Wednesday, April 13, 2011

Cheese School 101: Part Duex

Come here you little stinker and get in my belly!


So, you love cheese. You know how to make the perfect cheese plate. You know the proper way to serve, store and eat your cheese. You even know about knives.

So, now what?

Well, what about those change-your-life strong cheeses?

That's right how about a cheese plate for brave souls that will blow your mind (and stink up your living room).

Can you handle it?



Overall rule of thumb: Typically it's alright to eat the rind of any cheese, as long as you can handle the stronger flavor (exceptions, of course, are cloth-bound or wax rinds). I personally just don't like the texture. But then again, I have also eaten wax rinds on error so I think I'm just extra careful these days.

Monte Enebro. This quirky Spanish goat cheese is covered in ash and mold. The flavor is creamy and salty on the inside, and then gets spicy, damp and acidic as you get toward the rind. Its overall funny appearance is said to resemble the leg of a mule!

Quadrello di Bufala. This gamey cheese is made in northern Italy with water buffalo milk. Two SUPER cool brothers took over their father's farm (their dad had started the farm in 1968 and tragically died the same year). They wanted to do more than just make mozzarella, so they created a bunch of different funky cheeses. This cheese is very barnyard-y; you can taste wet straw, a bit of stink and sweetness at the same time. Tangy, meaty, very rich. Washed in brine.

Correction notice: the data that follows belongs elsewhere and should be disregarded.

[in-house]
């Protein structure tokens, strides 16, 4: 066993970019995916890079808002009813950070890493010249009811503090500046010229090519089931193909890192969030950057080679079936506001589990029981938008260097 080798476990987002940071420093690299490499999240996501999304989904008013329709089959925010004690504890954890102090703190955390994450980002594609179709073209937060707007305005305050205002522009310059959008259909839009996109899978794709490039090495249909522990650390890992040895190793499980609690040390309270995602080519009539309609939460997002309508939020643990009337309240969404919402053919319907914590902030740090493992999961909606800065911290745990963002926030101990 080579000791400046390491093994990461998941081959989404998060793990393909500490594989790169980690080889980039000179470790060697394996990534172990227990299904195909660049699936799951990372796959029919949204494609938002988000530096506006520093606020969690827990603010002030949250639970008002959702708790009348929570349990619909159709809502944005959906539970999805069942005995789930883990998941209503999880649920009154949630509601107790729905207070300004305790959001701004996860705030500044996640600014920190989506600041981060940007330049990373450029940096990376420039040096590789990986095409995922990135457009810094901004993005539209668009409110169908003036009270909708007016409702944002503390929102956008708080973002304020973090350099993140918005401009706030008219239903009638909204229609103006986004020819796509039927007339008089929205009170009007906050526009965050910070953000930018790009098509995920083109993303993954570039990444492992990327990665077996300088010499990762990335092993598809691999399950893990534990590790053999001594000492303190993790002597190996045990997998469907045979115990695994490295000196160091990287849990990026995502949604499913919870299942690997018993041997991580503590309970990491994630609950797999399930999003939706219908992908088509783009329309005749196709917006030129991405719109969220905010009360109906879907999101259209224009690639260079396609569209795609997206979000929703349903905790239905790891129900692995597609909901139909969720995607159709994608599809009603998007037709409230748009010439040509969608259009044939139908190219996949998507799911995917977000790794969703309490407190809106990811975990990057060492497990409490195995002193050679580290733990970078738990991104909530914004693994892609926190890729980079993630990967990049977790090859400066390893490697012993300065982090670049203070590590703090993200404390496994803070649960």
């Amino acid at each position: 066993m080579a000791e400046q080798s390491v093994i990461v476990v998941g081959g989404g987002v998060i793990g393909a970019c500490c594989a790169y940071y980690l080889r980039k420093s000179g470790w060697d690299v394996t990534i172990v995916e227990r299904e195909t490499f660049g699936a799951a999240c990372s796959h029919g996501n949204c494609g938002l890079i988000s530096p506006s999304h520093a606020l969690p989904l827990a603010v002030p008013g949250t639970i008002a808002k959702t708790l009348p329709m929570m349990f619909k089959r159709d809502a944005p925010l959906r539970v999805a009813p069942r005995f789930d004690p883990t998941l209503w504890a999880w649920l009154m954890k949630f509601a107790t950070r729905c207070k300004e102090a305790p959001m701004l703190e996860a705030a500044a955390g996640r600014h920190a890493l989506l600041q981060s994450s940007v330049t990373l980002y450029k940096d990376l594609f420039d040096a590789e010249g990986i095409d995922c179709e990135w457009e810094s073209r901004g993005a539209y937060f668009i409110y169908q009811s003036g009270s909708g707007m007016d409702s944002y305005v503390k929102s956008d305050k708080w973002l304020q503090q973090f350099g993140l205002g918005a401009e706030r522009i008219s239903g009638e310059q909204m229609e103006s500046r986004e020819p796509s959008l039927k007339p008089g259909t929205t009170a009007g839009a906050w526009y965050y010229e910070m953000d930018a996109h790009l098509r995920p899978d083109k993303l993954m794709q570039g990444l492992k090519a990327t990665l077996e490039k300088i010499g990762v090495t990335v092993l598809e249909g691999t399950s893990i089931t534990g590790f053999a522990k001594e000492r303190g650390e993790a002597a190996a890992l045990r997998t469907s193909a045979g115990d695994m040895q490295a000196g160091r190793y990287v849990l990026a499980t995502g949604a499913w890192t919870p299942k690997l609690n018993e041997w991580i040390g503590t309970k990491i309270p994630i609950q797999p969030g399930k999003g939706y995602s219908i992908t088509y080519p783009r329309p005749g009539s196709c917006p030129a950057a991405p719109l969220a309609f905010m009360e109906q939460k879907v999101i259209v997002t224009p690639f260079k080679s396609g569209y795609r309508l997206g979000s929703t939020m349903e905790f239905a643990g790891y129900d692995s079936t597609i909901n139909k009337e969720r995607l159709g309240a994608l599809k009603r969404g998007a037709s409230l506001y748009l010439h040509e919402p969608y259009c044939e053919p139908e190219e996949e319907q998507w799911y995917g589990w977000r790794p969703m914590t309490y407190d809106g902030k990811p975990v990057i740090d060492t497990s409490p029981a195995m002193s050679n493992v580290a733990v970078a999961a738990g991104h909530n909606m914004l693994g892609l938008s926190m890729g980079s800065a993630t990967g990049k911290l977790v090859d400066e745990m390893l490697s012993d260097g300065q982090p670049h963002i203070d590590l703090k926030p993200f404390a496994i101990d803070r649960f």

Epoisses. There are two ways to serve this runny cow's milk cheese--cut it like a pizza or cut the top off and scoop it out with a spoon (or dip your bread in!). After four weeks of aging in France, this cheese is rinsed in French brandy--and once it crosses the pond, Murray's washes it in brandy again in their cheese cave to kick up the intensity. Very strong, gooey, stinky. (In fact, it's so stinky that there's a rumor that it's banned from French public transportation.) Like a salty pudding. Fun fact: Napoleon Bonaparte was a huge fan!

Pecorino Foglie de Noce. This raw sheep's milk cheese is buried in barrels full of walnut leaves while it ages. You can taste the walnut flavor in the cheese, and the rind is grassy and herbaceous. Milky, nutty, sharp and very salty. Great with fresh grapes, since it's so salty that you need that refreshing palate cleanser. (Fun fact: Did you know that the word "pecorino" doesn't actually connote a specific cheese, but simply refers to any Italian sheep's milk cheese?)

Caveman Blue. This blue cheese is made with raw cow's milk in Oregon. (The Pacific Northwest is a big blue hotspot.) Really fruity and spicy, the flavor is right up front. Has nuances of beef and bacon and grass. Not for people who are timid about blue cheeses! The name "Caveman Blue" is a nod to the nearby town of Grant's Pass, which is overlooked by a huge hulking statue of a caveman.

So, recently my boyfriend went through a Blue Cheese binge. It wasn't until a few years ago that I actually wanted to put it in my mouth, and then... with JP's insatiable nature I found myself putting more blue in my mouth then I would usually. I don't mind it but I'm picky. I would rather have the my Cambozola then my Caveman Blue. But when I go for cheese with the girls (remember, I said my dream would be to live off of cheese and dessert plates- i eat a lot of both) I always end up getting banished for ordering the stinkiest cheese in the place. I don't mean to, it just kind of happens. Pungent, earthy and bitter. Why does it taste so good at times?
What do you think, my lovelies? Do you dare? How bold are you when it comes to cheeses?






Inspired and pictures by Cup of Jo

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